Reduced levels of a protein containing a point mutation, especially with the higher thermal sensitivity in our in vivo function studies (Fig. 1e, i), led us to hypothesize that mutant Munc18-1 is rapidly turned over. To measure Munc18-1 stability, we blocked protein translation using cycloheximide in primary Munc18-1 knockout neurons expressing WT or mutant Munc18-1. We found WT Munc18-1 to be significantly more stable compared to mutant variants (Fig. 3b). Since detectable protein levels for the Munc18-1 mutants were very low in neurons, we repeated the same experiments in heterologous cell lines. We found identical reductions in mutant Munc18-1 levels in transfected HEK293T and Neuro2a neuroblastoma cells (Supplementary Figs. 4d and 4e), enabling the use of these cell lines for testing the effect of mutations on protein stability. We then repeated the cycloheximide chase experiment in HEK293T cells, and found that all Munc18-1 mutants were turned over significantly faster compared to WT Munc18-1 (Supplementary Fig. 4f).
Although cycloheximide at the used concentration and application time is not toxic to neurons42, cycloheximide non-specifically blocks translation of all proteins, including interactors of Munc18-1, which may affect its turnover. In parallel, we thus measured turnover of Munc18-1 variants using a Dendra2 photoconversion assay. We expressed Dendra2-tagged Munc18-1 fusion proteins in primary neurons and measured the rate of disappearance of the converted red signal after photoactivation (Supplementary Fig. 4g–j). Similar to the cycloheximide chase experiments, we found mutant Munc18-1 to turn over significantly faster compared to WT Munc18-1 (Supplementary Fig. 4i and 4j). Due to low mutant Munc18-1 protein levels and high signal/noise ratio in these imaging experiments, we repeated the same assay in transfected HEK293T cells which also allowed us live imaging of same cells over time due to overall higher signal strength (Fig. 3c). Similar to primary neurons and at similar photoconversion rates, mutant Munc18-1 variants turned over significantly faster compared to WT (Fig. 3c–f).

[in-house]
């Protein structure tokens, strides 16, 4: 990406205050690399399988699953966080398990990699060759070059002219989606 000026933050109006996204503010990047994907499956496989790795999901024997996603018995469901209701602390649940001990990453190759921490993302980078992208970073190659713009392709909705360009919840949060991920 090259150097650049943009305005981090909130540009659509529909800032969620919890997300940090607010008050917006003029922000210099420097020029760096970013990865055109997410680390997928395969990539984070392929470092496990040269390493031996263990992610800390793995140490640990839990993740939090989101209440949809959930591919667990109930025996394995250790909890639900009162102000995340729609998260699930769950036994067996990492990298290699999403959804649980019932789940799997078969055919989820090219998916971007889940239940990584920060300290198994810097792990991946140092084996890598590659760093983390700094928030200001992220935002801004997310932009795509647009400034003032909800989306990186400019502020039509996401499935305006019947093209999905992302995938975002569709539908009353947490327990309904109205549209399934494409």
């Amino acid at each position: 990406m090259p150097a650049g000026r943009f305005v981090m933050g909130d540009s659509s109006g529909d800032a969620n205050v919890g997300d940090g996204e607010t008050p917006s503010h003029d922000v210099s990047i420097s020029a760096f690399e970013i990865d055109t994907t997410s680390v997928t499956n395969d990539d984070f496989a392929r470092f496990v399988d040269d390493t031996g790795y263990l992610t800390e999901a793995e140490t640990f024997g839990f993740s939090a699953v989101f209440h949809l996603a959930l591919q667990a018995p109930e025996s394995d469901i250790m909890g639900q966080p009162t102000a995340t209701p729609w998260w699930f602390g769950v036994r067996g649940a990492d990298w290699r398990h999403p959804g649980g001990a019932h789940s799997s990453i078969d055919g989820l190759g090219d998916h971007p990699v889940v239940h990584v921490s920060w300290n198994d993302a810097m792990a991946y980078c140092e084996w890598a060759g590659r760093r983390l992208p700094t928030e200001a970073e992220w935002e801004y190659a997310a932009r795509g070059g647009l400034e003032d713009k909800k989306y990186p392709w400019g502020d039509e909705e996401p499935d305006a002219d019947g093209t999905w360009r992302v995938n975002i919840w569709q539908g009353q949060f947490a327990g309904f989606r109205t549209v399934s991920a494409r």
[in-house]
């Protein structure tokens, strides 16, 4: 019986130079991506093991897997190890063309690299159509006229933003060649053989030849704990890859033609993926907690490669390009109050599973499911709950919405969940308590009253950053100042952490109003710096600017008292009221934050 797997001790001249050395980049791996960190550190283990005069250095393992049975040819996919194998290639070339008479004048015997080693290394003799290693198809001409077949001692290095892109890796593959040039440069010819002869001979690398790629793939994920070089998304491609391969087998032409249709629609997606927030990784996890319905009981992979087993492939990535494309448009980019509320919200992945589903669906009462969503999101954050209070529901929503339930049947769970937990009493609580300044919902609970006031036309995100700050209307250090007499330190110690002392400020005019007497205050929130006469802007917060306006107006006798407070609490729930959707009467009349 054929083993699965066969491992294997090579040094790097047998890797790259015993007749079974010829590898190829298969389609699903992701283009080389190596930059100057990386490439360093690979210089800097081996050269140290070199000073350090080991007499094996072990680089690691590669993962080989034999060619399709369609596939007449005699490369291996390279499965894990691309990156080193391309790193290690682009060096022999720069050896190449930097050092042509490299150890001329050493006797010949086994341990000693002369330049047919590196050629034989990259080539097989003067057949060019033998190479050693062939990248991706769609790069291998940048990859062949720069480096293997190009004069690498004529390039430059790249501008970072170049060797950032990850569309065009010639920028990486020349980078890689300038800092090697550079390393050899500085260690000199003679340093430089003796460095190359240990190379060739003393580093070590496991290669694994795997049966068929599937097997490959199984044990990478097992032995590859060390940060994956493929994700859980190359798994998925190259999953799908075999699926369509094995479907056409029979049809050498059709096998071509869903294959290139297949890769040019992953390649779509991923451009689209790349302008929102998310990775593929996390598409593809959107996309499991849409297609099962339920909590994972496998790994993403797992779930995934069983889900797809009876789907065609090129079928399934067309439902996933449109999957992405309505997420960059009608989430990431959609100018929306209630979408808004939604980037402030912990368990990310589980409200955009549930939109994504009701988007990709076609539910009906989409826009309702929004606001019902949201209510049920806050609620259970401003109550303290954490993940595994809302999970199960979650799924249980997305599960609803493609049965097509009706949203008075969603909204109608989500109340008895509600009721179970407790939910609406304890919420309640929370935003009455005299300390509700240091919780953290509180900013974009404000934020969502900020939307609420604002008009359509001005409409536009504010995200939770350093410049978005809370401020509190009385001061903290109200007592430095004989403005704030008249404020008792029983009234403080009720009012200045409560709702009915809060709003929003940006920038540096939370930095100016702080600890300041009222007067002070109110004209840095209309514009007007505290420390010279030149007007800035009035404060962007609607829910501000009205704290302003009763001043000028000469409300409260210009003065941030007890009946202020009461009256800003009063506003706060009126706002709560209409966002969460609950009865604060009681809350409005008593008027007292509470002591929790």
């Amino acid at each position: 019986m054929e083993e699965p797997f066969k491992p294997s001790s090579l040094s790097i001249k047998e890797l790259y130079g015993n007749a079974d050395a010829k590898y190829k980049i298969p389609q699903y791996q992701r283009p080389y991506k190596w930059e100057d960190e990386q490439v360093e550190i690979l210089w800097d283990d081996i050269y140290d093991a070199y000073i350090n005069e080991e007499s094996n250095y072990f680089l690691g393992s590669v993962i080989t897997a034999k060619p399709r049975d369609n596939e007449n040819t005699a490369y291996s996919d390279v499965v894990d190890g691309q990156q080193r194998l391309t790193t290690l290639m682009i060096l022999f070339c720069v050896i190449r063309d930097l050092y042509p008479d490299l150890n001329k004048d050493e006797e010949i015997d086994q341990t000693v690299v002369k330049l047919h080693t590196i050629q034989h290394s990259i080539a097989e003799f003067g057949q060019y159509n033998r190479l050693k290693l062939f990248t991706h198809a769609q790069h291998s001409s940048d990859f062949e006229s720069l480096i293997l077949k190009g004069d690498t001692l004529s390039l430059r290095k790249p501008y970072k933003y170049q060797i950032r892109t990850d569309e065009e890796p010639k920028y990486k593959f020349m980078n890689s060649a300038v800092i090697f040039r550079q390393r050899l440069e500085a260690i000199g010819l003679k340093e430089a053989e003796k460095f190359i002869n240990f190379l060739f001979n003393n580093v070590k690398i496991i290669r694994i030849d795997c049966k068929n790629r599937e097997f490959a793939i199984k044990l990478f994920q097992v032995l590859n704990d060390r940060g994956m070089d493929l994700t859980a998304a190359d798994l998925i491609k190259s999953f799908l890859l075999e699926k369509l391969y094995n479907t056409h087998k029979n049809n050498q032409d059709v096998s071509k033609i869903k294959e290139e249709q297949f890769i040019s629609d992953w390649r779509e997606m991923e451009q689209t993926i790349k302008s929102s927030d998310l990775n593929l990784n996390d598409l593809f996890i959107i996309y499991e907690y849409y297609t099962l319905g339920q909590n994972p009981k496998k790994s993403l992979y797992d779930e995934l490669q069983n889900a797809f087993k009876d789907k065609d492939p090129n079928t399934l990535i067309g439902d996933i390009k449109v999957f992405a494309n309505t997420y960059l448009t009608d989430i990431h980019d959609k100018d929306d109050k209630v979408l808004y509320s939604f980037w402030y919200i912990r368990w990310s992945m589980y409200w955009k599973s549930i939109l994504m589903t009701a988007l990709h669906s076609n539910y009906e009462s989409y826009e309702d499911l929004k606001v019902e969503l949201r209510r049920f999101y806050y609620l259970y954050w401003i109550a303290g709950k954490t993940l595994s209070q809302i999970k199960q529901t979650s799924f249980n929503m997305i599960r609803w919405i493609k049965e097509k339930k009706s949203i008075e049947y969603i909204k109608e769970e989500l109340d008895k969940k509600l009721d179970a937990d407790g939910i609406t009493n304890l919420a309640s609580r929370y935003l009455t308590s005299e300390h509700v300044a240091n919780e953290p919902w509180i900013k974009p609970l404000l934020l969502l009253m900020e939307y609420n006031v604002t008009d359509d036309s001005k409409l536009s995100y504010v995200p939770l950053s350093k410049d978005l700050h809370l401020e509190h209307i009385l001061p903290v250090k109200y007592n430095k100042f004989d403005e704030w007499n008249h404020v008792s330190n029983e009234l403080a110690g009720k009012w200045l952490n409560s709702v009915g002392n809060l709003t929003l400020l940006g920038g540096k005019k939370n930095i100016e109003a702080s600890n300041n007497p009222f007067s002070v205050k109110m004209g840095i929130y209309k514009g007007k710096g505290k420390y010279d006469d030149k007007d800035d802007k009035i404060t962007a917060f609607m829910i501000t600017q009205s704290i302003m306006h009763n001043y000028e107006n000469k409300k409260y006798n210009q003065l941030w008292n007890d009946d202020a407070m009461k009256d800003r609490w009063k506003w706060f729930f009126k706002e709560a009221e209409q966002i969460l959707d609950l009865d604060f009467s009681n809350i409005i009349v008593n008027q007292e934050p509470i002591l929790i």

Overall, these data support a direct effect of mutations on the metabolic stability of Munc18-1, and suggest structural destabilization of Munc18-1 as an underlying cause of Munc18-1-linked encephalopathies.
Mutations in Munc18-1 promote insolubility and aggregation
Structural instability and misfolding of mutant Munc18-1 may not only cause rapid turnover of Munc18-1, but may also be accompanied by Munc18-1 aggregation, as already indicated by the photoconversion experiments (Fig. 3c and Supplementary Fig. 4g). To directly test whether mutations in Munc18-1 result in Munc18-1 aggregation, we first measured solubility of Munc18-1 variants biochemically using the non-ionic detergent Triton X-100. We found a significant reduction in the solubility for mutant Munc18-1 in primary neurons (Fig. 4a). Due to low expression of mutant Munc18-1, we confirmed these findings in transfected HEK293T cells and Neuro2a cells (Supplementary Figs. 5a and 5b).
Second, we measured susceptibility of Munc18-1 mutants to trypsin cleavage as a means of analyzing in situ protein aggregation in native conditions, in the absence of detergent. If mutant Munc18-1 forms aggregates, accessibility of tryptic cleavage sites may be reduced, rendering the protein less susceptible to tryptic digestion. In primary Munc18-1 knockout neurons rescued with WT or mutant Munc18-1 as well as in transfected Neuro2a and HEK293T cells, we found Munc18-1 mutants to be more resistant to tryptic digest, suggesting protein aggregation (Fig. 4b and Supplementary Figs. 5c and 5d).